Uchimura Claims Fifth World All-Around Title
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Max Whitlock (silver), Kohei Uchimura (gold), Yusuke Tanaka (bronze).

With a brilliant six-event performance in Nanning during the men's all-around final, Kohei Uchimura etched another indelible mark on the sport with his fifth consecutive world title. And it came only two days after his Japanese team finished a tenth short of ending China's team dominance that began in 2003. Yes, he smiled and fist pumped after each hit routine, but the 25-year-old from Nagasaki would surely have traded his individual gold for team glory.

Uchimura defeated runner-up Max Whitlock, 91.965-90.473. Whitlock was a late replacement for his British teammate Nile Wilson, who had been bothered by a sore wrist. The bronze went to Uchimura's teammate Yusuke Tanaka (90.449), while Ukraine's Oleg Vernyayev finished a frustrated fourth with 90.298, having touched a hand on his rings dismount in the second rotation. Second-seed David Belyavsky of Russia was in the mix until high bar, where his low-difficulty set (6.3) left him in fifth (89.765). Third-seed Deng Shudi, armed with the highest combined Start Value of the field, broke on pommels (muscled a scissor handstand) and could never recover. He finished sixth (89.732).

Uchimura began his meet with the top floor routine of the meet (15.766), sticking each landing to perfection. But he trailed Whitlock, who absolutely nailed his 7.4-pommel horse to lead the event with 16.00. But after the second rotation, where Uchimura swung a silky 15.133 on pommels, and Whitlock notched only 14.466 on his weakest event, rings, the four-time defending champ took the lead.

Uchimura continued his hit parade on rings, where he stuck his double-double like a dart, a landing he repeated on vault after a handspring-randi. The wide grin on his face after that stick was priceless; as though he had impressed even himself.

With a comfortable lead over an ever-changing field of contenders in his wake, Uchimura finally cracked a bit on parallel bars, where he did a low peach and needed a hop on his double pike dismount. He still scored 15.200. Last up on high bar, Uchimura did not hold back, throwing a Cassina and linking a half-Takemoto to Kolman. And while he needed another small hop on his dismount, his body language revealed a deep satisfaction for going clean for the third time in Nanning. As in prelims, which he won by 1.417, he was the only gymnast to score at least 15.00 on each event. He won the all-around final by 1.492. In comparison, ranks 2-7 finished .908 apart.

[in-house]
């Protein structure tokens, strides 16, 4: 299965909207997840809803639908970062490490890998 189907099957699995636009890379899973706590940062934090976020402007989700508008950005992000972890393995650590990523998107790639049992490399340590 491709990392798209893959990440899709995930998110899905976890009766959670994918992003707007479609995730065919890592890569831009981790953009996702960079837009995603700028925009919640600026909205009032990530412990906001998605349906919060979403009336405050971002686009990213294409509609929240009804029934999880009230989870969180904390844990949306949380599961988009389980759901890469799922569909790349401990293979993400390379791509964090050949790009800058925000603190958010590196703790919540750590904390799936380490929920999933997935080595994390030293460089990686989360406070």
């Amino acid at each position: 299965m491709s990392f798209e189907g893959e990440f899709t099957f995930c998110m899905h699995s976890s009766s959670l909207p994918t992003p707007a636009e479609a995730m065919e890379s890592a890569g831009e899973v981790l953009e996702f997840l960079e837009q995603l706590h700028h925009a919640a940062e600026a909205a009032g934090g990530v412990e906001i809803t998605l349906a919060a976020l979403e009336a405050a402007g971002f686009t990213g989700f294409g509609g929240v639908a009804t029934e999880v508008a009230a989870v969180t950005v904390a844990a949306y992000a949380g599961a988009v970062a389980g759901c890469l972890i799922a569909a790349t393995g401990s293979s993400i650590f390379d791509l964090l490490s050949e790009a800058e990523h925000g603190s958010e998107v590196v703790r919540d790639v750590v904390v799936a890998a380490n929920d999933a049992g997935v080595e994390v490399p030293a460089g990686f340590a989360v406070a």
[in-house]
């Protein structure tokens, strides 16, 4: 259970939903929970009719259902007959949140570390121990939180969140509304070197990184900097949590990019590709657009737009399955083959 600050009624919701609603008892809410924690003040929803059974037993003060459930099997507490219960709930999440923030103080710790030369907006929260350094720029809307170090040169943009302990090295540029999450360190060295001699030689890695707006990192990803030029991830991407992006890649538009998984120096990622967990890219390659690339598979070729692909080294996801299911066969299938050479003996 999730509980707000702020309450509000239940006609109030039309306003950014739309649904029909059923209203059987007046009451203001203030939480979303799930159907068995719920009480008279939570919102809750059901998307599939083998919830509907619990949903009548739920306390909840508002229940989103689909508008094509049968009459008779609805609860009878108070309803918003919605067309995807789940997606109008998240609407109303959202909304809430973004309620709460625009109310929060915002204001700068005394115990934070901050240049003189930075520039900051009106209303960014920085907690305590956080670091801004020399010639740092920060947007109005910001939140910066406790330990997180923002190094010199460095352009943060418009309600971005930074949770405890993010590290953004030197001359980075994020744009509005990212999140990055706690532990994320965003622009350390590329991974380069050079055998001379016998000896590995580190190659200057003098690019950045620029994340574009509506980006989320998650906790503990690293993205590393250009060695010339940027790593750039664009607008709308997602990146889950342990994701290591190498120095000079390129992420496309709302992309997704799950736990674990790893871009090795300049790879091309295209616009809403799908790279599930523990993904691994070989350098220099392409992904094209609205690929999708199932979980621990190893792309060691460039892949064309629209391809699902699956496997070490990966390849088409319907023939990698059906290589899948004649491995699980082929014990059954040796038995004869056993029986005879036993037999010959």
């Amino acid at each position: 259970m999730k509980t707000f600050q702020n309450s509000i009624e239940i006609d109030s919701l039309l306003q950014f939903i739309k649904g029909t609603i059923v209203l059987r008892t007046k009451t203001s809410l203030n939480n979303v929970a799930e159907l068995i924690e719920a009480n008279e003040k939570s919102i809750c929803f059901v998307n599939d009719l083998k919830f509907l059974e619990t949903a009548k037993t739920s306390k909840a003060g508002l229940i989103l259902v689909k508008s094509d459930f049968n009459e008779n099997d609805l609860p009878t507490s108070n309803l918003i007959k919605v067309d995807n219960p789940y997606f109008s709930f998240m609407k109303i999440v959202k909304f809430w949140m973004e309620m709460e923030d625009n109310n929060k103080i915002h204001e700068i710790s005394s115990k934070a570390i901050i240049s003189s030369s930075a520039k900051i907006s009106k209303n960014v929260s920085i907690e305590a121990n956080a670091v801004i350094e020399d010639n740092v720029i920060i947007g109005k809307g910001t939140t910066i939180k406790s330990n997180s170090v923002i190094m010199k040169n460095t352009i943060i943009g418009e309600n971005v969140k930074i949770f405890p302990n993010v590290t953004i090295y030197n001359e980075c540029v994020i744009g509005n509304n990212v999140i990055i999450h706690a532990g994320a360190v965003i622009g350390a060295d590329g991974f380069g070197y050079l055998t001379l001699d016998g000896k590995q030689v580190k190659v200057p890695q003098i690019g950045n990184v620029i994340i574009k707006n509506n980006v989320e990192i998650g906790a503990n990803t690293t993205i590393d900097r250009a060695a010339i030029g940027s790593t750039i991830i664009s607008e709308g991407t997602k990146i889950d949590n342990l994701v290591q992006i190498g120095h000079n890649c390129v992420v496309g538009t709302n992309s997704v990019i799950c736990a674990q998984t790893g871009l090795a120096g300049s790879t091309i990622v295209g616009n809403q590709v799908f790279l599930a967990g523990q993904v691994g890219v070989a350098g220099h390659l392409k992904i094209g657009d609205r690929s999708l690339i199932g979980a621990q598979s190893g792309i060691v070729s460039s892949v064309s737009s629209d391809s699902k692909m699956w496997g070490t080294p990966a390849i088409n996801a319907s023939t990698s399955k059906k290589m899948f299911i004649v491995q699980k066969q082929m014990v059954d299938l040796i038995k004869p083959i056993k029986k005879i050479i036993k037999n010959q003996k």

For Whitlock, silver seemed good as gold, and he matched fellow Brit Daniel Keatings, who placed second in 2009 for Britain's first world all-around medal.

Whitlock had been upgrading his routines since the London Olympics, and the final product proved effective in Nanning. Beyond his pommel horse upgrades, he learned a triple-twisting Yurchenko, which he nearly stuck here (great block off the table). He hit is relatively low-value routines on p-bars and high bar, but closed with a 6.7-set on floor, which included plenty of sticks. Under the circumstances, he could not have had a better meet.

"It was amazing to come second to Kohei Uchimura," said Whitlock, 21, who is coached by Scott Hann. "When you're up against such a strong field, you've just got to go all out."

Tanaka avoided the big error that he had in the team final (p-bars), and his clean execution paid off with the bronze. Trailing Uchimura in D-score by 1.3, he posted the top high bar routine (15.500) and second-best p-bars set (15.883).

With a 0.5 edge in difficulty over Uchimura, Vernyayev settled for fourth, which was quite a comeback after falling on his rings dismount. His p-bars (stuck barani-out) garnered the highest score of the meet on any event (16.033), and his Dragulescu was the second-best vault.

After Deng was an impressive Sergio Sasaki (Brazil) in seventh. German veteran Fabian Hambüchen, the defending bronze medalist, climbed from 24th place after rotation one (pommels for him) to finish eighth, closing with strong routines on p-bars, high bar and floor. (The top eight are eligible to compete in the World Cup.) Russia's Nikolai Kuksenkov and Colombia's Jossimar Calvo completed the top 10 in order.

In place to win silver a year ago, American Sam Mikulak finished 12th. He took a zone deduction on his Lopez vault, and fell from p-bars on a peach. His high bar suffered, as well, although he did post the third-highest floor score and the fourth best on rings, which used to be a weak event for him.

Mikulak's younger teammate Donnell Whittenburg, 17th, earned the top rings score (15.266, layout double-double), but touched down on his Dragulescu and struggled on p-bars (peach sequence). But he took it all in stride.

"It was definitely a great experience to be on the same floor as the best guys in the world," said Whittenburg, 20. "It was definitely an eye opener. I didn't have the best day, but that happens in this sport."

For Uchimura, winning a world title in China may have softened the team final blow a bit. And since there is no guarantee Japan will overtake its nemesis anytime soon, he might as well enjoy the streak he's been on since his first world title in 2009. His third in 2011 was a first for a male gymnast, his fourth last year was historic for the entire sport. So what do we make of his fifth? Nothing right now. Apparently, he's not finished breaking his own records.

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